Michael Balboni, a former state senator from Nassau County who serves as the executive director of the Greater New York Health Care Facilities Association, which represents long-term care facilities and nursing homes, said the long-standing care problems plaguing many nursing homes can be linked to low staffing, poor staff pay and an inability to recruit a capable workforce — issues that were exacerbated during the pandemic.
State officials soon plan to begin enforcing a 2021 law establishing minimum staffing levels at nursing homes.
The bill, signed by former Gov. Andrew M. Cuomo, requires nursing homes to maintain staffing levels equal to 3.5 hours of care per resident daily by a certified nurse aide, registered professional nurse or licensed practical nurse.
Federal lawmakers, including U.S. Sen. Kirsten Gillibrand, have been pressing the Centers for Medicare & Medicaid Services also to create minimum staffing standards in nursing homes.
“There’s been no real investment in long-term care and therefore the starting salaries for certified nursing assistants have basically remained flat and have really approached minimum wage levels,” Balboni said. “Which means, why work in a nursing home when you can work in McDonald's and basically make comparable money and not have the responsibility of caring for somebody else.”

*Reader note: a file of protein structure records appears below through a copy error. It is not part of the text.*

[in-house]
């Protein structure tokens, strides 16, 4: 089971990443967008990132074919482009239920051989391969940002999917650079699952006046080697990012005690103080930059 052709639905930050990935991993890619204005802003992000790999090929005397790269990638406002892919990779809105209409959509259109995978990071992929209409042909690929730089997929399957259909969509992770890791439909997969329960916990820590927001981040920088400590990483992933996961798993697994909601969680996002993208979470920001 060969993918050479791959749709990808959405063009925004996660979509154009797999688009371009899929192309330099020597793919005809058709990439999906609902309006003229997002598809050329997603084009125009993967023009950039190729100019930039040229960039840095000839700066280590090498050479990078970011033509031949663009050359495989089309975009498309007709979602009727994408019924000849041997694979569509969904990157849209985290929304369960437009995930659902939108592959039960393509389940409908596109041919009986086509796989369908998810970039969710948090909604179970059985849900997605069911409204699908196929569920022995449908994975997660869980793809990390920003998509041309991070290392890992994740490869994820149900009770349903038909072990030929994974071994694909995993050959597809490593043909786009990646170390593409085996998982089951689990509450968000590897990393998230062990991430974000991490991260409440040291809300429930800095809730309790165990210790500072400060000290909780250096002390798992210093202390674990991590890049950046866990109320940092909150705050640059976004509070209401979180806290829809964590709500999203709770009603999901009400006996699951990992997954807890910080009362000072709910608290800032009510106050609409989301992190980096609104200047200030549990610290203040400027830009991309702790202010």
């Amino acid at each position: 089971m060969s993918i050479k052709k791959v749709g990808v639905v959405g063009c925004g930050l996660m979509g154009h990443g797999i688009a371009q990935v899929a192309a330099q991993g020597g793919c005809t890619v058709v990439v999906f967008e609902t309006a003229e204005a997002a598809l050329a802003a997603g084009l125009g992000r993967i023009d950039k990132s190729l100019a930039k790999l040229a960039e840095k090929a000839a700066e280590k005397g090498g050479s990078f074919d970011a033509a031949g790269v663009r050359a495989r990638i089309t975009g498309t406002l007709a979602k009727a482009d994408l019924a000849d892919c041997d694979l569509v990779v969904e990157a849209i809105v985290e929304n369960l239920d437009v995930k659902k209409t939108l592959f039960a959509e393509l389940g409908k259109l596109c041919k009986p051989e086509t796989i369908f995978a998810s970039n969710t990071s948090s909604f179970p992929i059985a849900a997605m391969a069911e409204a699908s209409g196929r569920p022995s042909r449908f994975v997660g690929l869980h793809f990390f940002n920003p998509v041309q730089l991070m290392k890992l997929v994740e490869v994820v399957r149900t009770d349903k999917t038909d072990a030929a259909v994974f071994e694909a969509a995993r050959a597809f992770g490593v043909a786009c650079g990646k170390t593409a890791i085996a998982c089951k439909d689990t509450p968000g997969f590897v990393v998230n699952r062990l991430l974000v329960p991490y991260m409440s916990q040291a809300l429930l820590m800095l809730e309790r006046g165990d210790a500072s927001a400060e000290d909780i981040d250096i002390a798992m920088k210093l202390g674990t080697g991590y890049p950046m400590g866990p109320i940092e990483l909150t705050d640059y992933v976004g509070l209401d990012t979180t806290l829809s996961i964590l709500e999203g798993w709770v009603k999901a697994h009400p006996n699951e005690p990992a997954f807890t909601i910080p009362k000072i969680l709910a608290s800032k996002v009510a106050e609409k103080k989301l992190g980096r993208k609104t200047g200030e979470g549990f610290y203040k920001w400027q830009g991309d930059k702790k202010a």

Dalli, who has brought dozens of lawsuits against nursing home operators, including many who were fined in 2022, points the finger at low staffing levels and employees who are poorly trained and undermanaged.
"Nursing homes continue to take in more people than they can care for," Dalli said. "And, because they're taking in so many people, and because their staffing is not increasing, you're just going to see more bad results. You're going to see more falls. You're going to see more bedsores. You're going to see more people who are not treated in accordance with their care plan."
How the nursing home inspection system works
- The state Health Department is supposed to conduct a certification survey on-site at least once per year to determine whether a facility meets the Medicare and Medicaid quality and performance standards. It can issue fines of up to $10,000 for violations that jeopardize public health or break public health guidelines
- Separately, surveys are also conducted by state inspectors due to complaints reported to the department, or incidents reported by the facility. Complaint Surveys focus on specifics of the incident, which can result in citations issued to the facility.
- In addition, inspectors conduct COVID-19 surveys with special focus on the infection-control practices in the facility.
- All nursing home inspections, officials said, are unannounced.
- Nursing homes are required to submit a written plan of correction to the department when deficiencies are cited. The department accepts or rejects the plan of correction based upon a review.
- New Yorkers with a complaint about a nursing home can contact the state’s Centralized Complaint Intake directly at 888-201-4563. All complaints are kept confidential, and at the conclusion of each investigation, the outcome is shared with the complainant.